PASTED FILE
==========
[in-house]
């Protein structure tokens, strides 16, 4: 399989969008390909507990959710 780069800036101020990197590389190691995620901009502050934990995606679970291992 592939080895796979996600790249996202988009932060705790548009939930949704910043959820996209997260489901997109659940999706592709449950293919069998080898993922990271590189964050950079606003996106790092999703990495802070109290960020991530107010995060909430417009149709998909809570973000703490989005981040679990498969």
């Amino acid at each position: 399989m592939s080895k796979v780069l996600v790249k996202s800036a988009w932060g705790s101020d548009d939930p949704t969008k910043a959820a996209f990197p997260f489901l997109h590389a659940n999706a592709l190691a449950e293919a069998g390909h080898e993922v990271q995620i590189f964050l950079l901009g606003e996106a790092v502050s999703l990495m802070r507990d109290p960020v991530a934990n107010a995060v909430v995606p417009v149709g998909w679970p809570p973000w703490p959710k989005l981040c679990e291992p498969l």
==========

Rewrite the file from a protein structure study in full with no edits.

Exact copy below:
[in-house]
């Protein structure tokens, strides 16, 4: 399989969008390909507990959710 780069800036101020990197590389190691995620901009502050934990995606679970291992 592939080895796979996600790249996202988009932060705790548009939930949704910043959820996209997260489901997109659940999706592709449950293919069998080898993922990271590189964050950079606003996106790092999703990495802070109290960020991530107010995060909430417009149709998909809570973000703490989005981040679990498969």
């Amino acid at each position: 399989m592939s080895k796979v780069l996600v790249k996202s800036a988009w932060g705790s101020d548009d939930p949704t969008k910043a959820a996209f990197p997260f489901l997109h590389a659940n999706a592709l190691a449950e293919a069998g390909h080898e993922v990271q995620i590189f964050l950079l901009g606003e996106a790092v502050s999703l990495m802070r507990d109290p960020v991530a934990n107010a995060v909430v995606p417009v149709g998909w679970p809570p973000w703490p959710k989005l981040c679990e291992p498969l």